Now, two or three weeks of the month, I get an email telling me that at least one of the comics that I’m digitally subscribed to is being released that Wednesday. If it isn’t Wilson’s ongoing Ms. Marvel then it’s probably something written by Saladin Ahmed (I have one rule for my monthly subscriptions: the book must have a woman and/or person of color on the creative team). At 3:00 AM EST (midnight on the West Coast), my subs show up in my Recently Purchased queue on comiXology. When I wake up, closer to 7 or 8 AM, they’re there waiting for me.

I have a car now, and there are at least seven comic book stores in a fifty-mile radius of where I live, but I still read digitally. I stopped going to the store closest to me because I was made to feel unwelcome by an employee. I don’t need to see any arguments for supporting local business: my safety and well-being are more important to me than my money is to them. The rest are too far away to justify the back-and-forth trip just to pick up comics that I can more easily read digitally in my pajamas, from the comfort of my bed.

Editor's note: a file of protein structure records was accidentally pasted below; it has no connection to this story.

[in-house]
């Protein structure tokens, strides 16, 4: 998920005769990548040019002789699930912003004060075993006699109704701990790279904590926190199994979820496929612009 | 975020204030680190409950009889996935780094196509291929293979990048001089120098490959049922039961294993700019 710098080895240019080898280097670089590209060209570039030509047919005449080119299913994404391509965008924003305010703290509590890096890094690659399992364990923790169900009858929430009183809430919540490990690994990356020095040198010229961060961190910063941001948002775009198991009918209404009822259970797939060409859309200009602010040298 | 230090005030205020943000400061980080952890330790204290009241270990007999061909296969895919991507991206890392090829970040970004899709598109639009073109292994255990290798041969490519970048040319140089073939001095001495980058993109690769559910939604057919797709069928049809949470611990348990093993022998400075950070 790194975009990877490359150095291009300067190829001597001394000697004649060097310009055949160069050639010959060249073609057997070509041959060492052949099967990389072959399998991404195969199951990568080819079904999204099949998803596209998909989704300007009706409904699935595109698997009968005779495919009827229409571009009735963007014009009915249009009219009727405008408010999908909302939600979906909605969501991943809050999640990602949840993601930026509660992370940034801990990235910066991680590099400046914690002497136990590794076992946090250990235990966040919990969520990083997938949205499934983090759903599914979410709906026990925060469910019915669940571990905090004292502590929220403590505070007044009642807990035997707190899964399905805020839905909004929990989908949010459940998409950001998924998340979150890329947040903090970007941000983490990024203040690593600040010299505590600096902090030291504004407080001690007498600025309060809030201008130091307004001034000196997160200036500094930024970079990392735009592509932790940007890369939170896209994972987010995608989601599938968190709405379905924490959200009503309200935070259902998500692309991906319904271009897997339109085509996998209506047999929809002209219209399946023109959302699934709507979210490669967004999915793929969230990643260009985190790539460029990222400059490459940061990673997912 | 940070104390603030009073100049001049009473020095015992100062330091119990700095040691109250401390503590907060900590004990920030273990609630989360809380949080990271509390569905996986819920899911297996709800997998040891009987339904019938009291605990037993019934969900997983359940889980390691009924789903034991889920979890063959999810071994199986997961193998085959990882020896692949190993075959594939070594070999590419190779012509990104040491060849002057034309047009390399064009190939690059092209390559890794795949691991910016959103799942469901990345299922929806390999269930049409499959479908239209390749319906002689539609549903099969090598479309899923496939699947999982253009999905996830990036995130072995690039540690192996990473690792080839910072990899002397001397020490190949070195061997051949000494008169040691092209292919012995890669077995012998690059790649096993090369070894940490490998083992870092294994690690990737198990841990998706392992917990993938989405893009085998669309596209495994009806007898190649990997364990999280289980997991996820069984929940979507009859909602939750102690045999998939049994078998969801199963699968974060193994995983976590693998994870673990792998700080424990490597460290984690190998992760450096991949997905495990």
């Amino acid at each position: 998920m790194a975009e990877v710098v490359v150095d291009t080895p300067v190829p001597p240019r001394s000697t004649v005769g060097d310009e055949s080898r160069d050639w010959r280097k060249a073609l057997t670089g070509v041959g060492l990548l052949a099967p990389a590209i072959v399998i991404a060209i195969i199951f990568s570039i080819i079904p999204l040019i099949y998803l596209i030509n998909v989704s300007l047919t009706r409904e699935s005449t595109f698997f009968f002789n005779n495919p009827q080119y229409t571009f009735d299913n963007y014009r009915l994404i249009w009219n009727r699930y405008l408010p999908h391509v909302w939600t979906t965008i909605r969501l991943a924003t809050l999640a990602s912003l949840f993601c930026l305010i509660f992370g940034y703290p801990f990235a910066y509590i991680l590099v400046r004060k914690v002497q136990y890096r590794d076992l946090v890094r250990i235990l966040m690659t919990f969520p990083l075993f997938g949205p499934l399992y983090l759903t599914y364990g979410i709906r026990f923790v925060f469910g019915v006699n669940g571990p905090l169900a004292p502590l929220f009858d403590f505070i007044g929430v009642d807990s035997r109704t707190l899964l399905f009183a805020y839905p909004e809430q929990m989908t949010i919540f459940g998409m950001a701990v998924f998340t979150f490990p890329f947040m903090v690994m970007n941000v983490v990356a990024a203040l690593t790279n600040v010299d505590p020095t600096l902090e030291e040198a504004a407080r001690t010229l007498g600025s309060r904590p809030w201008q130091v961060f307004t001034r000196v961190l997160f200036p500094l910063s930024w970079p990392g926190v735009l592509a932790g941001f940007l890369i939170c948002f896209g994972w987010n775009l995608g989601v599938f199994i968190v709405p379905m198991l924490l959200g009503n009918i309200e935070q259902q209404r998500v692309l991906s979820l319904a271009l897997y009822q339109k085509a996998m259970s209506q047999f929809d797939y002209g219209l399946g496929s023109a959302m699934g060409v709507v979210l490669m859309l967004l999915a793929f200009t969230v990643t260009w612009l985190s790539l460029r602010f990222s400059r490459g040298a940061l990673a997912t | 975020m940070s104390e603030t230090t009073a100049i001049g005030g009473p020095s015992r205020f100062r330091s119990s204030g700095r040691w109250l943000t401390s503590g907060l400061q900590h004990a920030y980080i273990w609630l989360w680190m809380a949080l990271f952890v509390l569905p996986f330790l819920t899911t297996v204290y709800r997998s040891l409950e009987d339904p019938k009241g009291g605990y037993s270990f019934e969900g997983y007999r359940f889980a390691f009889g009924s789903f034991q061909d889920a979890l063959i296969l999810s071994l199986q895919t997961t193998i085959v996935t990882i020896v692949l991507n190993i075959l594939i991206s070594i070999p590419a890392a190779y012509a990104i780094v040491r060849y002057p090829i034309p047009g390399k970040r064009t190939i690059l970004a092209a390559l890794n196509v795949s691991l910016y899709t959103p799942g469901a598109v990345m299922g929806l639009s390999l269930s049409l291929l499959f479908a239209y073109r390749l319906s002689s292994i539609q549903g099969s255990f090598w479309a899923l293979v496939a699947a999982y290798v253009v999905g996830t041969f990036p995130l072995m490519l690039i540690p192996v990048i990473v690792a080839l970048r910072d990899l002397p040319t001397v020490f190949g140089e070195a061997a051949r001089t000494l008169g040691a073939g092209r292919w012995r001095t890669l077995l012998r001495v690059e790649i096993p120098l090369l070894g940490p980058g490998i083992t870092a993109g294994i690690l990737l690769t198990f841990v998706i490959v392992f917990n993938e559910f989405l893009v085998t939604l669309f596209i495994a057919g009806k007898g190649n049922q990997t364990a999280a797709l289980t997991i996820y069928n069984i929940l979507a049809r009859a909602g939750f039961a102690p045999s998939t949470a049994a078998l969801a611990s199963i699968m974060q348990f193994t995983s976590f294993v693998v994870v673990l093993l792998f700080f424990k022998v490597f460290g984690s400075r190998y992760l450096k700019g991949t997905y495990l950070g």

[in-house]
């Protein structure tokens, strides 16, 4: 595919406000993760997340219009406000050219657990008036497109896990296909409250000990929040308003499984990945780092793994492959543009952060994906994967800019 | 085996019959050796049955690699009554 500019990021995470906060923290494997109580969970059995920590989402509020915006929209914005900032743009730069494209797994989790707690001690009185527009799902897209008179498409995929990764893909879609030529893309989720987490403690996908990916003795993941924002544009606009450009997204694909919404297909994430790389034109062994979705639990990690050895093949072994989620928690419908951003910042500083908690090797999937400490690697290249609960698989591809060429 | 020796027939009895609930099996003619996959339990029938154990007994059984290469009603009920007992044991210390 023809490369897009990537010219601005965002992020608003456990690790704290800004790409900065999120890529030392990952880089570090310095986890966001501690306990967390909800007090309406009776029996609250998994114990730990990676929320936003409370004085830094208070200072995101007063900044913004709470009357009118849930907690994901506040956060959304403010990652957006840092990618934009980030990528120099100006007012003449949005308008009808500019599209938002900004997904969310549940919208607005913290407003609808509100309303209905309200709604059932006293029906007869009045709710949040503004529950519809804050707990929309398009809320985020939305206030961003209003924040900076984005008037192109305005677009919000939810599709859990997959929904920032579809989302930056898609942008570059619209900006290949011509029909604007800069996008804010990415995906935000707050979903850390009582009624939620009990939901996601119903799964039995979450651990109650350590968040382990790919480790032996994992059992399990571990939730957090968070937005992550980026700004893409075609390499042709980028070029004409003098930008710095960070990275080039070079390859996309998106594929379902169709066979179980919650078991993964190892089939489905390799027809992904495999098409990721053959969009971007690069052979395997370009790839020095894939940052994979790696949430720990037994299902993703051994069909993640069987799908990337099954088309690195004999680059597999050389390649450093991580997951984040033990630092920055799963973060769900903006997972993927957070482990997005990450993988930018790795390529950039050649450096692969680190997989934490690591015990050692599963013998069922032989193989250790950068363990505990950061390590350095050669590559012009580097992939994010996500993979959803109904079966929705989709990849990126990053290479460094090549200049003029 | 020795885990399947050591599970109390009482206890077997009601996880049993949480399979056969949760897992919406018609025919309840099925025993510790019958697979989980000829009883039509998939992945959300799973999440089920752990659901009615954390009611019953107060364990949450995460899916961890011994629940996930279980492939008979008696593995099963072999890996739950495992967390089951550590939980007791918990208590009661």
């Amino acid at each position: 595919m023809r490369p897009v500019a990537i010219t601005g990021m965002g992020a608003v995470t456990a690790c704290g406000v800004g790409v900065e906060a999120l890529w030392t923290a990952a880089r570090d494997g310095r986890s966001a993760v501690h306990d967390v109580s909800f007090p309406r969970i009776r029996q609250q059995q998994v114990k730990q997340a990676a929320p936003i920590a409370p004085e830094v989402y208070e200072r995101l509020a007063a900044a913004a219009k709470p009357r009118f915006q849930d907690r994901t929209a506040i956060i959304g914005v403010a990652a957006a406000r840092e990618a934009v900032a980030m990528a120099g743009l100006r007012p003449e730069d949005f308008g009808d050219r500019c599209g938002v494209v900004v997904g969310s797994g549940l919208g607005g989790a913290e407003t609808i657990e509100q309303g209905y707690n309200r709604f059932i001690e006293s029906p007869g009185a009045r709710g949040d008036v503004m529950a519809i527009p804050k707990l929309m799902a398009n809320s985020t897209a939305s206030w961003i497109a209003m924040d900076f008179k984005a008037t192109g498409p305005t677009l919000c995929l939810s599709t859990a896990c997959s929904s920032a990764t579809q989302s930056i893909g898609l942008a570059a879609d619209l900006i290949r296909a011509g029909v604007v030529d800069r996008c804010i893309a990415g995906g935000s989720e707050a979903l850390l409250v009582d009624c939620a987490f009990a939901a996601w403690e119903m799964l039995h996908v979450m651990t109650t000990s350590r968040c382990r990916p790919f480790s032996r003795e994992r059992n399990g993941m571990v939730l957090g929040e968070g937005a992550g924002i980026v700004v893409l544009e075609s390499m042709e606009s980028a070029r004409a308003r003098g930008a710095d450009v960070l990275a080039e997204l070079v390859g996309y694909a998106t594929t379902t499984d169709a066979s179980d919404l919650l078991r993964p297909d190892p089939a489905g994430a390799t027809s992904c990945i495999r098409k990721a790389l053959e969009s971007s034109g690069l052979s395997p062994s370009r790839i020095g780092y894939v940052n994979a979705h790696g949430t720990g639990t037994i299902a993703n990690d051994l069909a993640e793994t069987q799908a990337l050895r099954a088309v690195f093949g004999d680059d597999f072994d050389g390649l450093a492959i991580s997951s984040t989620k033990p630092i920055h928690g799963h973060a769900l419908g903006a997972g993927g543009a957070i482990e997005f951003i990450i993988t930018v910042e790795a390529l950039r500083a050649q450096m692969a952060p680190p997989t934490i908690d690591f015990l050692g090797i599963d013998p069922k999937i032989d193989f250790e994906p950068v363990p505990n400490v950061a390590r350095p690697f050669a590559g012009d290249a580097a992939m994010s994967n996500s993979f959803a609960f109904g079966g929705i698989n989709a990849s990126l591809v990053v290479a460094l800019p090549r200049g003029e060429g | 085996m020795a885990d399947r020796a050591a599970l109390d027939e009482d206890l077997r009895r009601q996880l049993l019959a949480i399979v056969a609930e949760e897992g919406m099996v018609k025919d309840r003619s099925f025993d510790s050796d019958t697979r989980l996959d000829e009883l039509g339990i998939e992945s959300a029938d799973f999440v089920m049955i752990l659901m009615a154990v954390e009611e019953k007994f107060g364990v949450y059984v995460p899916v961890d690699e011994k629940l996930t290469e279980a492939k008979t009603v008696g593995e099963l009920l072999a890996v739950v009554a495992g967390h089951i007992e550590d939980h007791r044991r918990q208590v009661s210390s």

When the arc of a given series ends, I pre-order the trade paperback on Amazon (another example of digital mediation). There is a two-week delay between the time that new trades hit brick-and-mortar stores and the time that they are released by Amazon. There’s also usually a discount that makes waiting two weeks for comics that I’ve already read more than worth it.

So, what’s the difference between someone who reads comics digitally and someone who reads comics in print?